David Harvey (a historian with published accounts of the event) is adamant that the plane purposefully avoiding children in the park is an urban legend that started in around the 1990s. I think it comes from a single report in the Sheffield Telegraph after the crash that states "Children in Endcliffe Park escaped injury when a flaying fortress crashed" - it was always intended to mean that the crash simply happened away from the field where the children were, not that the pilot purposefully avoided the children, but when it was republished on an anniversary people misread it to mean the latter.

Historians who have researched it for years are all a little bit bitter about the Tony Foulds situation, considering his story contradicts their research and, apparently, historical fact. Other eye-witnesses from the time are upset because it goes against their accounts of the crash that they've lived with for their lifetimes. Likewise the people who do look after the memorial are angry because they've done it for years and had no recognition whereas Tony comes along and takes all the credit from them. And others who arrange the annual memorials and other events around it all (who, incidentally, claim to have never seen or heard of Tony until last year) are annoyed because they feel Tony has taken the emphasis away from what they consistently do to honour the crash and servicemen.

It is all probably harmless in the end (and who's dad/grandad hasn't told some kind of fanciful stories about their past? If that is the case), but you can understand why some people are angry, and you can understand why the accounts are being questioned - especially on a forum dedicated to researching, debating and accounting historical events.

 

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Thanks for posting this, I've been aware myself of some of the 'differences' in Tony's memory of the event and of those who feel their noses have been put out of joint through all this. It's useful to have them brought together.

I'm not a supporter of an honour from the Queen either and I suspect there will be the expected outcry when he doesn't, but the reasons you catalogue will be the reasons the Palace, or whoever, decide not to include him I suspect.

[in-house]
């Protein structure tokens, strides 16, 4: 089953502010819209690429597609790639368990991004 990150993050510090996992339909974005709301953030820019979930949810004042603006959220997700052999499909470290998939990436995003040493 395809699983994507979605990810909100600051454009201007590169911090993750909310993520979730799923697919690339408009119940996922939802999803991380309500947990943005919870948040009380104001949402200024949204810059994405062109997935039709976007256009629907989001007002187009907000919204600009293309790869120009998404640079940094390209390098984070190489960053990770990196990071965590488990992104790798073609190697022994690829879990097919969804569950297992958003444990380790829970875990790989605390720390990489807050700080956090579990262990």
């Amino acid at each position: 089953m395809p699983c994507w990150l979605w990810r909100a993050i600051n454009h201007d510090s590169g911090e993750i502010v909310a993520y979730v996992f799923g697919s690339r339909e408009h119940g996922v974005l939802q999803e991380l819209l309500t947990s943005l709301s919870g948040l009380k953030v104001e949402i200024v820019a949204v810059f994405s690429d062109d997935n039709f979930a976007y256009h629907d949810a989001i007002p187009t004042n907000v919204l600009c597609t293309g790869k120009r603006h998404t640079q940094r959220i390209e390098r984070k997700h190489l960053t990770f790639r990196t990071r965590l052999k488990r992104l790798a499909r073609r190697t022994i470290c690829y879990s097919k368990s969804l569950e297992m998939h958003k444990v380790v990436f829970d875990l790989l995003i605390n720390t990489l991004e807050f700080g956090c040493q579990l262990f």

I too enjoyed the fly past, who doesn't, and it was a great day for Sheffield. I'm concerned however that it had more to do with 'great' telly than anything else, along with BBC Breakfasts battle with ITVs alternative. There's no hiding the one-upmanship between Dan and Piers. A journalist bumps into an old man tending to a memorial with a great personal back story and bingo !!! No need to check it out. At some point people will start to get fed up with all this and the one to suffer will be Tony. It's what society likes to do for some reason - build someone up then knock them down? And where will the BBC be.

You say in your report that Tony hasn't benefitted from any of this - well in many ways he has, it's quite painful to see some organisations fall over backwards to be seen to support him on the back of the BBC publicity - free pleasure flight, Upgrades to 1st class, Stars etc.... And I now hear that he's telling everyone the memorial is 'HIS' ???? and that he's upsetting certain members of the military by planting yellow flowers around it - I know I didn't think that was a problem myself until it was pointed out it's a symbol of cowardice in such circles. And please don't start me on that flag pole... the entrance to Butlins springs to mind.

 

 

 

 

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When I was quite young, Mum and I were walking through the Park towards Hunters Bar. As we were walking past the area near the playing field, over the back near the trees there was 'something' going on. Mum then explained to me, that in WW2, an American plane was in trouble, and it was flying round trying to find somewhere to land. She said they saw the playing field in the park, but on coming down saw there were children there, the pilot pulled away to avoid them, crashing into the trees. The 'something' going on, was people visiting the site on the anniversary of the crash. The date Mum was telling me this was around 1960.

Note for thaught! There are things we witness as 'Children'  that at the time we relate no consequence to, though the memory is always there. Sometime later in our life, the 'realisation' of what we saw becomes apparent, by either an account of the same thing witnessed from an 'adults' perspective, or the result of a writing on the subject in question, either of these things happening, can waken up the significance of your memory.